The Doctor tells Susan that he knew something like this would happen, that if they remained in one place for too long this would occur.

Susan identifies the Doctor as her grandfather.

When queried about how the police box can be larger on the inside than the outside, the Doctor compares it to portraying a large building on a television screen–the latter being something that can exist in a much smaller house.

Susan also says that she was responsible for calling the police box, which is “a ship,” a TARDIS–the acronym standing for “Time And Relative Dimensions In Space.”

The Doctor also says that he is not from this century, but he tolerates it. He indicates that they are “wanderers in the fourth dimension” (i.e., time), that they are “exiles,” cut off from their own people, without friends or protection. But the predicts that one day they shall go back.

Susan says that she was born in another time and on another world. (In an unbroadcast version of the episode, she said they were from the 49th century.)

A crisis occurs when the Doctor plans to take Ian and Barbara with them on a time journey. Susan objects and is even willing to leave her grandfather to stay with Ian and Barbara in 20th century England, but an accident occurs and we hear the soon-to-be familiar wheezing of the TARDIS as the time rotor on its central console moves up and down.

We then get a glimpse of abstract graphics that mirror the opening credits and foreshadow the later time vortex.

The episode ends with the TARDIS materialized on a primitive, desert landscape.

Episode 2

The original idea for Doctor Who is that it would be a series that shifted between the past and the future, with Ian (the science teacher) serving as a guide to the future and Barbara (the history teacher) serving as a guide to the past.

Having begun the series with an episode that contained a lot of world-building of a futuristic nature, we now shift to the past.

The TARDIS has landed 100,000 B.C., and its crew finds itself in the midst of a bunch of cave people.

Unfortunately, we also run into a problem that is characteristic of many of the early Doctor Whoserials, where the plot slows down to a dramatic (or, rather, un-dramatic) degree.

We also have the first indication that the TARDIS does not travel in a controlled way. The Doctor does not know when and where they are. He says that he wishes the TARDIS would not keep letting him down.

The Doctor also refers to the title of the show when Ian refers to him as “Doctor Foreman,” and he replies, “Doctor who?”

The Doctor further comments on the fact that the TARDIS still appears as a police box and has not changed. He finds this very disturbing, indicating that the malfunction in its ability to change form has occurred very recently.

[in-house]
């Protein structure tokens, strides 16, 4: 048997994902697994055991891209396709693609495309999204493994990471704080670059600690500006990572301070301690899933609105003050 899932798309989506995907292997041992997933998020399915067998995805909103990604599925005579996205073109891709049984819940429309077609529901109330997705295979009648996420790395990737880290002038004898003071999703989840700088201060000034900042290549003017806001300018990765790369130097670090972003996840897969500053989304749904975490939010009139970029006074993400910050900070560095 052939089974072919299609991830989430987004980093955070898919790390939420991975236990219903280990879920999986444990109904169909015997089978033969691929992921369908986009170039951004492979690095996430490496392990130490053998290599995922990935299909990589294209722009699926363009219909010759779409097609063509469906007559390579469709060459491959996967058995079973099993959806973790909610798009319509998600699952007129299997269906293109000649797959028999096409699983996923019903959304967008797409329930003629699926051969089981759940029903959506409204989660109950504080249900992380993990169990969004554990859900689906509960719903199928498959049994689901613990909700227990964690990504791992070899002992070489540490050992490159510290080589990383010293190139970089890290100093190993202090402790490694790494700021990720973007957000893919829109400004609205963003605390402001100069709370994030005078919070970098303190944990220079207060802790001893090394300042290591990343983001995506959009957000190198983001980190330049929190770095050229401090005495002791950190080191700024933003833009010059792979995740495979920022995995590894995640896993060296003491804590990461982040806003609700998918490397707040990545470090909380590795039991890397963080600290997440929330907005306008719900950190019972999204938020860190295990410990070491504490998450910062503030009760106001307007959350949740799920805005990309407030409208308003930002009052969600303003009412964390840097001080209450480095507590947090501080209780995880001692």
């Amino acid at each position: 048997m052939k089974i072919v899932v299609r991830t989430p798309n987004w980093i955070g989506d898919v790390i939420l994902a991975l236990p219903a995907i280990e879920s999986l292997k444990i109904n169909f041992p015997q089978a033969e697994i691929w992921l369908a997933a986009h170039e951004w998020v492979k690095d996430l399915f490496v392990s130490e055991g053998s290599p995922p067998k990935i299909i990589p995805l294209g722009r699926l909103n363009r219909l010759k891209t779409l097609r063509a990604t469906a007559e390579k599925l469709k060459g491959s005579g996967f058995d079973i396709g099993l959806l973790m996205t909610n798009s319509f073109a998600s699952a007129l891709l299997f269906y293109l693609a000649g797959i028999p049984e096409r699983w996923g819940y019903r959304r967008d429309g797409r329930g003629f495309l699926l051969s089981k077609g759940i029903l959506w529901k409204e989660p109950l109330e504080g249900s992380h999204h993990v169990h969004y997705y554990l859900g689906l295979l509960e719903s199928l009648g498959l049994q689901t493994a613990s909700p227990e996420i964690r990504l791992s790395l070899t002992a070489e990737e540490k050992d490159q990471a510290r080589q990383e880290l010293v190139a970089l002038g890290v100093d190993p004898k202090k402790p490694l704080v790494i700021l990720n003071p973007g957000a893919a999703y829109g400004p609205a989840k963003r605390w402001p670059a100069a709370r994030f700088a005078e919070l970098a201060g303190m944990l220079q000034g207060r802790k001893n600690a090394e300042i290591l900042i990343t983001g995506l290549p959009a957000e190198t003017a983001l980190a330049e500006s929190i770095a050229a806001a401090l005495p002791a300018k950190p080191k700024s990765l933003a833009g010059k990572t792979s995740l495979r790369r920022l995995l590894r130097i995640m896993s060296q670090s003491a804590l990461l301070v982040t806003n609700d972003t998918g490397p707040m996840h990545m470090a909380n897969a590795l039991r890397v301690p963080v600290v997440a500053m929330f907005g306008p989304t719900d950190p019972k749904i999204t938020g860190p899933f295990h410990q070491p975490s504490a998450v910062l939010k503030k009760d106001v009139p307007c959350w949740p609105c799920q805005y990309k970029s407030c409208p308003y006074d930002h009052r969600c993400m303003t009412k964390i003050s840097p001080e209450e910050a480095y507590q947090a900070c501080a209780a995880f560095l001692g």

Susan also notes that she doesn’t know why the TARDIS hasn’t changed. She further says that it has been a column and a sedan chair but it hasn’t happened this time, indicating that this is its first malfunction concerning shape.

Meanwhile, Doctor Who is lighting his startlingly large and ornate pipe, indicating a difference in children’s broadcast standards now and then, when a grandfatherly figure could smoke his pipe in peace–unless he is whacked over the head by a caveman, which the Doctor promptly is.

The fact he has matches and is able to light his pipe and make fire come from his fingertips massively impresses the cavemen.

Episode 3

At this point, the Doctor and companions get embroiled in inter-tribal, fire-making politics, with lots of being captured, being let go, running around in the jungle, being menaced by animals and cavepeople, etc.

In other words: mindless, paint-by-numbers “action” designed to fill airtime without really requiring the writers to think very hard.

Unfortunately, this will be all too common in coming episodes.

On the other hand, there is a bit of character development, as both Ian and Barbara challenge the Doctor when deciding what to do at various junctures, and he defends himself, revealing that there is some truth both in his point of view and in that of the companions. This presents both the Doctor and the companions has having limitations and as having something to bring to the table.

From a writing point of view, that’s good!

Episode 4

In this episode, we get more inter-tribal, fire-making politics. Boring!

Finally, the Doctor and companions make it back to the TARDIS and take off.

They land on a strange planet that will introduce them to their first futuristic adventure.

RATING: * 1/2 (would be less, but the first episode, set in 1963, brings the average up)